Yes, Obama eventually gave up on trying to get Republican votes. He was still trying to get Olympia Snowe and a couple of others, right up to the very end. But McConnell held firm.
            Blaming Obama for complete Republican intransigence is just plain ridiculous.

          5. TrueBlueDevil

            This link gives a good summary of our HC industry / laws. I was unaware of this, but it adds light: “The United States Congress passed the Emergency Medical Treatment and Active Labor Act (EMTALA) in 1986. EMTALA requires hospitals and ambulance services to provide care to anyone needing emergency treatment regardless of citizenship, legal status or ability to pay.”

            Other nuggets:

            “On July 8, 2009, Barack Obama met with hospital lobbyists and struck a deal with the hospital industry to remove the public option in exchange for the industry’s support of the bill, while also reducing costs for hospitals under the plan.[41] …”

            “Less than one year after Obamacare was signed into law, 111 unions, companies, and organizations had received approval for Waiver of the Annual Limits Requirements of the PHS Act Section 2711.[152][153][154][155] By December 7, 2010, the list of unions, companies, and insurers who have used the HHS waiver as an escape to avoid the costly, destructive consequences of Obamacare for their members and employees grew from 111 to 222.[156][153] More than 50 unions have already received waivers.[157] Moreover, three Service Employees International Union (SEIU) local chapters, including the Chicago chapter, whose political action committee spent $27 million supporting Barack Obama in the 2008 presidential election, have received waivers from a provision in the Obamacare law.[158]”

            “There have already been deaths attributed to doctors exercising newly-granted authority from these extra-judicial decision making bodies. A young girl, in liberal California of all places, was told that her liver transplant was not “worth it,” because she wouldn’t live long enough to justify the value of the organ. Though public outcry forced the doctors to change their minds after ten days, but those ten days were enough to kill an innocent child. Another woman, a nurse in Texas, was denied treatment for her breast cancer, purportedly because she was in middle age and was not worth the “investment.” [161]…”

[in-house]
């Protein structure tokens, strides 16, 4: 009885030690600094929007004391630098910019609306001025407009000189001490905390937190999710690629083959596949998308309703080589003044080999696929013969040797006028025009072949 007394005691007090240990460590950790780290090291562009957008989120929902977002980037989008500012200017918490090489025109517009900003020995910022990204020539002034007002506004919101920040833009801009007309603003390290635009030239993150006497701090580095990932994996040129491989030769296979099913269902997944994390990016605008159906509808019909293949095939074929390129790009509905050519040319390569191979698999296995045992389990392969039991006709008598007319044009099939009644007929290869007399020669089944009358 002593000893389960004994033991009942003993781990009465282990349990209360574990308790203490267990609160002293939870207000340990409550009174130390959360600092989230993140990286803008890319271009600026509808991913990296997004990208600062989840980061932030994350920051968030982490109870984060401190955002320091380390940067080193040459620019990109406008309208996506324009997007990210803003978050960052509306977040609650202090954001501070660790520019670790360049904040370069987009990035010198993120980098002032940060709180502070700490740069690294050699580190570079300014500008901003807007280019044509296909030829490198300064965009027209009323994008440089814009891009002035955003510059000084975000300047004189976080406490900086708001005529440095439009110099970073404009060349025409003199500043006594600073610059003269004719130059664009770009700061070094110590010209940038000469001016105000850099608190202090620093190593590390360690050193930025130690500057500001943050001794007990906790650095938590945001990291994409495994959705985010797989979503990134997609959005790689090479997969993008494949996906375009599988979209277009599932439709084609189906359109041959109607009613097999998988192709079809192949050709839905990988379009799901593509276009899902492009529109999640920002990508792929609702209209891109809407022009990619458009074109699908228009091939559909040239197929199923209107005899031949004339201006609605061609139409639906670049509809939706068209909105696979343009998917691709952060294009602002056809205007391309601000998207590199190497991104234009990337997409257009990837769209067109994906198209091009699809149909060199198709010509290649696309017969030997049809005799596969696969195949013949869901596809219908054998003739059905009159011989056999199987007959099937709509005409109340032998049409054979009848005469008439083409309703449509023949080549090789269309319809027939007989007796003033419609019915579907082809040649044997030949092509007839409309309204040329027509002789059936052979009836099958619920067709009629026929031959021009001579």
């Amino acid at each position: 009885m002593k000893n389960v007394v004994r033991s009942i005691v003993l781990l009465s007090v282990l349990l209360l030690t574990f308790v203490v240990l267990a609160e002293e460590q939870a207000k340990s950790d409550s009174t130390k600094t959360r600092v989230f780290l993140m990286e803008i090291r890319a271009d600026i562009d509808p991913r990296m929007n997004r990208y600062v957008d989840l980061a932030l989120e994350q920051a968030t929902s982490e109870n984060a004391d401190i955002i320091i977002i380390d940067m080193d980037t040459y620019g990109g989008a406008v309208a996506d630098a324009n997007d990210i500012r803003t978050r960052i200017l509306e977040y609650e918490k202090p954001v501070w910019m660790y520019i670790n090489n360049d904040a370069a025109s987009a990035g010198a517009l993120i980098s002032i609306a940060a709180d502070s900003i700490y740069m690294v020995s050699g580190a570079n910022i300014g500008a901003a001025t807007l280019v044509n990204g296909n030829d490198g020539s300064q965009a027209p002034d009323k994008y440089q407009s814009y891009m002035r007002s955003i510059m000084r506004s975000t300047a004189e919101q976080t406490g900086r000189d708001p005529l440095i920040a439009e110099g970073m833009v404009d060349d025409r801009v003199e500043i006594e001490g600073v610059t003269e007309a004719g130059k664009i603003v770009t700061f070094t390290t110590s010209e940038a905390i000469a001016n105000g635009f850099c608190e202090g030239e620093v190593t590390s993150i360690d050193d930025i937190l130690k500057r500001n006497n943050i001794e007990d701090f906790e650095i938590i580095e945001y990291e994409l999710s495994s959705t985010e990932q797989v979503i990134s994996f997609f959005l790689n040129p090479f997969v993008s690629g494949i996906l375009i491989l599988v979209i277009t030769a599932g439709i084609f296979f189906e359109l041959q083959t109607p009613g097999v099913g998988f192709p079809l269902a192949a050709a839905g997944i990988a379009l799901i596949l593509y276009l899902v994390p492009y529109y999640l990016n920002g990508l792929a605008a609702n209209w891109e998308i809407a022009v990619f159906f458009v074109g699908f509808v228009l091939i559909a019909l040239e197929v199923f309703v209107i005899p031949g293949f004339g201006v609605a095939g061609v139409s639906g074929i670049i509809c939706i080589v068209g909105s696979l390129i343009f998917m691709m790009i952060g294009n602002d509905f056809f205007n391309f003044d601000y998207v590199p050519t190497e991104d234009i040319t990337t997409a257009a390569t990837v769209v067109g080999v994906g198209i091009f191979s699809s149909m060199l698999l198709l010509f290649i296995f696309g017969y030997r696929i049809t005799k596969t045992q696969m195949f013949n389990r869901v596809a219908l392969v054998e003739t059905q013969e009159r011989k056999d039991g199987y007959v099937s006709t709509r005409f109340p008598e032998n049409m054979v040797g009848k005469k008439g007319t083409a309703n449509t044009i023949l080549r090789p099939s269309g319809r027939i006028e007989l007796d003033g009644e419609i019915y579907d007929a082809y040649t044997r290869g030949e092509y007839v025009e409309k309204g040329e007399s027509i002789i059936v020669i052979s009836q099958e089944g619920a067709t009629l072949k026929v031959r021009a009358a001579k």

“According to a monthly poll from the Kaiser Family Foundation, as reported by The Hill on October 28, 2011, 51 percent of respondents had an unfavorable view while only 34 percent had a favorable impression of Obamacare.[166]”


          6. TrueBlueDevil

            Gallup says the approval rating of the ACA is holding at 39-40%, and holding strong, and concludes that people have their opinions set.

            They continually update their polling.

          7. Matt Williams

            When you drill down into the Gallup data, what percentage of those who “disapprove” hold that opinion because they believe ObamaCare does not go far enough in achieving a single payor solution?

          8. wdf1

            Maybe the more informative poll question to ask is “should we abolish the ACA and go back to what we had before?”

  5. D.D.

    “In the fee-for-service world, she will often have hysterectomy recommended as the first option, not because other less costly options are not available, but because that is the most highly compensated procedure for the doctor.”

    I witnessed the same in w.c. claims-sometimes back surgery was immediately prescribed, other times psychological therapy, weight loss, aerobic walking, tens units, massage, chiropractic were prescribed for the exact same back injury.